Focus on Africa
The Darfur Action Network (DAN) is a Brown undergraduate organization actively working to end genocide in Sudan through education, fundraising, and interactions with elected officials. DAN students have worked with the Brown Corporation to fine-tune a coherent position on Darfur and to divest in any companies whose activities might support the Janjaweed armed militias. In the spring of 2008, the group placed 40,000 small red flags across Lincoln Field at Brown, each one representing 10 deaths, to call attention to this conflict.
Caitlin Cohen, a 2008 graduate and current Brown medical student, co-founded the Mali Health Organizing Project (MHOP) in 2005 with fellow Brown students Lindsay Ryan ’06 and Erica Trauba ’07. MHOP brings government officials and citizens together to address topics such as sanitation, malaria, diarrhea, and primary health care. The project serves more than 8,300 people in Mali and involves numerous Brown students from the Division of Engineering and the Program in Liberal Medical Education (PLME) Senate.
Sociologist Michael White, director of Brown’s Population Studies and Training Center (PSTC), is the principal investigator on a project in the ecologically sensitive coastal zone of Ghana. Together with Stephen McGarvey, director of Brown’s International Health Institute, White has examined how social and demographic processes are linked to disease and environmental health risks, and how these in turn influence local thinking about environmental issues. This work has included colleagues at three institutions in Ghana: the University of Cape Coast, the University of Science and Technology, and the Navrongo Health Research Centre. Read more...
In the summer of 2008, Brown-engineering researchers visited Kenya to evaluate potential collaboration on technology needs for amaranth and eucalyptus cultivation.
Population Studies and Training Center sociologist Nancy Luke is conducting several studies on HIV/AIDS. One project is examining the effect of social institutions on sexual behavior and labor market outcomes among male migrants. Another seeks to understand how relationship histories and couple dynamics affect sexual risk behaviors and reproductive health. Read more...
A Brown research team’s study of Lake Tanganyika — bordered by Burundi, Democratic Republic of the Congo, Tanzania and Zambia — has yielded a new perspective on rainfall and temperature patterns in southeast Africa. The team, led by Professors James Russell and Yongsong Huang, and graduate student Jessica Tierney, all of the Department of Geologic Sciences, recently published findings that could help scientists understand how tropical Africa will respond to global warming. Read more...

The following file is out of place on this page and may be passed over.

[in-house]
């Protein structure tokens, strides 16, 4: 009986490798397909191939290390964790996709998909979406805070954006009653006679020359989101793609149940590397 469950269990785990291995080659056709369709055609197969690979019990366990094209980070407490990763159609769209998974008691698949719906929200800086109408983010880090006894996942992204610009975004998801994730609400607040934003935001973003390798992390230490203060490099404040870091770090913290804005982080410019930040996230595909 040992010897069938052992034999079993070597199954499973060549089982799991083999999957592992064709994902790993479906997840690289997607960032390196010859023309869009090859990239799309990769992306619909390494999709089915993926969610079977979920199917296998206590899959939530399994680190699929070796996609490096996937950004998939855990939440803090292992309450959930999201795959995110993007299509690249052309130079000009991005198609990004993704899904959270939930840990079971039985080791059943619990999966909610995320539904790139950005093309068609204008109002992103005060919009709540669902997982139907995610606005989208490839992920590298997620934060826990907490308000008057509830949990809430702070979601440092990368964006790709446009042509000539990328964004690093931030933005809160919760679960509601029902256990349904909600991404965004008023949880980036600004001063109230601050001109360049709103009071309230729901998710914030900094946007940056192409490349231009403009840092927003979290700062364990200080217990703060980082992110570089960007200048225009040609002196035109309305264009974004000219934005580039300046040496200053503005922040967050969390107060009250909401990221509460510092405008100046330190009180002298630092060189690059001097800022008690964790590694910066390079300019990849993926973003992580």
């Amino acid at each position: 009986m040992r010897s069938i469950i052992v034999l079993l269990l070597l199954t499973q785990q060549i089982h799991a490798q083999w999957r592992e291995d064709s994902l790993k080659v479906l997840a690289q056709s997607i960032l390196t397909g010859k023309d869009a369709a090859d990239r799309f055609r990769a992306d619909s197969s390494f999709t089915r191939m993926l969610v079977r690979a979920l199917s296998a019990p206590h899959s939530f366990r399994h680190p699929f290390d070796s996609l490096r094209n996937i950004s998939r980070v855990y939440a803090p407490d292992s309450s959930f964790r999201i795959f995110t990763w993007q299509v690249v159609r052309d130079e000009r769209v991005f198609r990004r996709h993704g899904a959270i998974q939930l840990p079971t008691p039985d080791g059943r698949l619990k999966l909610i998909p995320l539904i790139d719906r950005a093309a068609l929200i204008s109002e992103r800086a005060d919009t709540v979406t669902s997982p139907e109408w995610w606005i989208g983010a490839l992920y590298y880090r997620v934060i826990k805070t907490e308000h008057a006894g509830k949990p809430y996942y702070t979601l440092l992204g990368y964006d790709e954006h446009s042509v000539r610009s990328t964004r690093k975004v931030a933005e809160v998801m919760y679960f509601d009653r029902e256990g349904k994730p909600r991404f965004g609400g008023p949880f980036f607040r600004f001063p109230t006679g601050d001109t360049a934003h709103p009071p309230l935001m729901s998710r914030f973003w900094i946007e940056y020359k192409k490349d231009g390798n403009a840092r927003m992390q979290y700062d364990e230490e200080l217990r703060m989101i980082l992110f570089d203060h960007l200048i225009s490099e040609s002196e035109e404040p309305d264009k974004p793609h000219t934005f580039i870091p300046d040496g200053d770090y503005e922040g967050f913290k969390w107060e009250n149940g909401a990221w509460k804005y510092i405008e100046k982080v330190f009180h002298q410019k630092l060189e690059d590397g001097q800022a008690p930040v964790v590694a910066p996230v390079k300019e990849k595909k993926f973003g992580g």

Anthropologist Daniel Jordan Smith recently led the Nigerian component of a major NIH-supported, five-country comparative study titled “Love, Marriage and HIV,” which found that sex within marriage represents women’s single greatest risk factor for HIV infections. Next Smith and colleagues plan explore how antiretroviral therapy changes the life courses of HIV-positive people.
Anthropologist Marida Hollos and Mellon postdoctoral fellow Oka Obono are conducting research that seeks to advance understanding of cultural perceptions and social consequences of infertility in sub-Saharan African societies. Read more...
Brown’s Africana Studies department offers a joint graduate exchange program with the Centre for African Studies at the University of Cape Town in South Africa.
Professor Lundy Braun has engaged in collaborative studies with U.S. and South African researchers and activists on asbestos-related diseases.
Brown medical and demographic researchers are engaged in several studies involving AIDS and other health concerns in South Africa.
In October 2006, Brown co-sponsored a major conference at the University of Cape Town on African and African Diasporic Knowledge, which generated a number of collaborative projects. Read more...
The Brown chapter of Engineers without Borders spearheads Project Assida, which focuses on providing increased efficiency stoves to refugee camps. In January 2008, five Brown students traveled to a village near the base of Kilimanjaro to build nine stove and digester units and to teach local Tanzanians how to construct the stoves.
In the Population Studies and Training Center, sociologist Craig Hadley is studying the causes and consequences of dramatic differences in the nutritional status of children from two ethnic groups in rural Tanzania.
Population Studies and Training Center researchers David Lindstrom, Dennis Hogan, Craig Hadley, and Stephen McGarvey are collaborating on projects aimed at improving the sexual education and health of young people in regards to social behaviors that affect fertility and increase the risk of contracting AIDS. Read more...